• Within the content – When weaving keywords into your content, many SEO experts recommend doing so within the first few sentences. You should then insert variations of your keyword throughout the rest of your content. 
  • Page URL – The page URL is the easiest place to put your target keyword in. You can simply use the keyword as the URL slug as is – search engines and readers won’t complain. 
  • Image name and alt text – You may not know it yet, but search engines like Google also index images through keywords. Images can be optimized by adding keywords to their filename and alt text tag.

9. Authoritative content

Truth be told, I don’t really like focusing on keyword optimization when writing blog posts. 

My personal rule is to focus on content quality. And if you commit to creating an authoritative and comprehensive piece, your target keywords should naturally fall into place.

Quality content will also help you win your target audience’s trust. This leads to increased buyer confidence, which will inevitably result in more sales. 

How to write high-quality content

Throughout my blogging career, I’ve published several posts aimed at helping bloggers create top-notch content. 

To keep things up to speed, allow me to link to those posts instead: 

Speaking of authoritative content, are you sure readers are seeing enough from your blog? 

Some of them do this by browsing the website’s blog section. 

They want to know if you really know your stuff. And to make this process easier for them, you need to load up on internal links to relevant blog posts.

Planning the internal blog structure of your blog

Not a lot of new bloggers know this, but there’s a science behind internal linking. 

It must be done with a logical structure in mind. 

This will not only benefit your website’s SEO. It’ll also have an undeniable, positive impact on the user experience.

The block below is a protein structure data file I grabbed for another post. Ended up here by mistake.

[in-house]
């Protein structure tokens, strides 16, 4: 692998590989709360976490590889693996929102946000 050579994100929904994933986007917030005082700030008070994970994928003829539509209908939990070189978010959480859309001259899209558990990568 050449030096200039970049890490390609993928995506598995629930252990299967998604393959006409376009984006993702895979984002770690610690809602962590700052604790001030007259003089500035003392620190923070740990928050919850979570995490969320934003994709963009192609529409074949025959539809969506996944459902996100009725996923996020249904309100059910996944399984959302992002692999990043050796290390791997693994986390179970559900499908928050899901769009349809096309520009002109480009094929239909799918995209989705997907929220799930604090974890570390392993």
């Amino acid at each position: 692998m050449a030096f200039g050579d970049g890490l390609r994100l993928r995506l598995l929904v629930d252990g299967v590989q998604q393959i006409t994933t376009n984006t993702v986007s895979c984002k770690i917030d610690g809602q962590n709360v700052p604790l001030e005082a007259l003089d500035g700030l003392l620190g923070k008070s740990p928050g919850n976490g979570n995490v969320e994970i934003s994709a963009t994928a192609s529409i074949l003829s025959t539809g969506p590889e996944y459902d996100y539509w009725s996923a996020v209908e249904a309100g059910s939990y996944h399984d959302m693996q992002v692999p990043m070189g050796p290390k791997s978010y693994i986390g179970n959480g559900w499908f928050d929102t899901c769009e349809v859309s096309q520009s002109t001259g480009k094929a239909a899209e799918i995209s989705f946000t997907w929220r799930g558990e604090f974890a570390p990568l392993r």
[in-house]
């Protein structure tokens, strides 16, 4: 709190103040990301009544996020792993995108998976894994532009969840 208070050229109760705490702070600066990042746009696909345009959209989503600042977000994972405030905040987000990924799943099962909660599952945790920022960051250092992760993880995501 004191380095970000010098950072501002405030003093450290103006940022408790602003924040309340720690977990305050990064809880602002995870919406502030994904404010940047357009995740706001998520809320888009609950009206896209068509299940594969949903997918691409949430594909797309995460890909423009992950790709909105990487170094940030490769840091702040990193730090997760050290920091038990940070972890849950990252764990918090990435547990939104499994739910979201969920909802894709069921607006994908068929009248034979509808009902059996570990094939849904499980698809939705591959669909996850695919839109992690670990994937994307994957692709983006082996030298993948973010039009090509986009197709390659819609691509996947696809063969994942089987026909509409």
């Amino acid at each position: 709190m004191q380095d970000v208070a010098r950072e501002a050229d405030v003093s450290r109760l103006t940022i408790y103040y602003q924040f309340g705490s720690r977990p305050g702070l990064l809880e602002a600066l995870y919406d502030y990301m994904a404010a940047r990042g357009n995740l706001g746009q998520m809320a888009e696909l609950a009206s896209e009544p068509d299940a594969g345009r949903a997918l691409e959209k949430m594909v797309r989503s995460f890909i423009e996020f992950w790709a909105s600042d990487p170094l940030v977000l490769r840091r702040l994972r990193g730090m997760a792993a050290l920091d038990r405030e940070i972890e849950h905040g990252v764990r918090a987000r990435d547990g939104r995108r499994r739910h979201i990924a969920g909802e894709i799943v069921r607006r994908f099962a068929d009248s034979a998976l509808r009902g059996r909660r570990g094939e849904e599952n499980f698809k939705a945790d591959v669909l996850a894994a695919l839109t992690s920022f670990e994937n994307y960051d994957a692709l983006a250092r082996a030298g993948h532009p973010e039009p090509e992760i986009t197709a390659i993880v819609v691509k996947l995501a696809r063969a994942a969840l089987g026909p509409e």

Internal linking will also allow you to squeeze the most value out of your traffic. It allows you to distribute high-quality traffic from popular posts to key conversion pages, like: 

  • Sign-up pages
  • Product pages
  • “Contact us” pages

An “in-line” link is the most typical example of an internal link. This pertains to a link embedded in an anchor text within the page’s copy. 

In-line internal links are useful for connecting related pieces of content. This will help readers see more of your blog while maximizing the value they can get from the experience.

However, it’s also a good idea to place sidebar links to help users discover content they might be interested in. 

I use this technique on my own blog to funnel traffic to pillar content. 

You can learn more by reading my complete internal linking guide.

For now, I need you to remember the following rules when using internal links:

  • Never force internal links – Don’t plant in-line internal links if they don’t add value to the reader’s experience. Forcing internal links will only add distractions that can put off your audience.
  • Think twice before keyword-optimizing internal links – According to Neil Patel himself, using keyword-optimized anchor texts for internal links can be indicative of “over-optimization.” This could lead to a penalization, which then results in less organic traffic.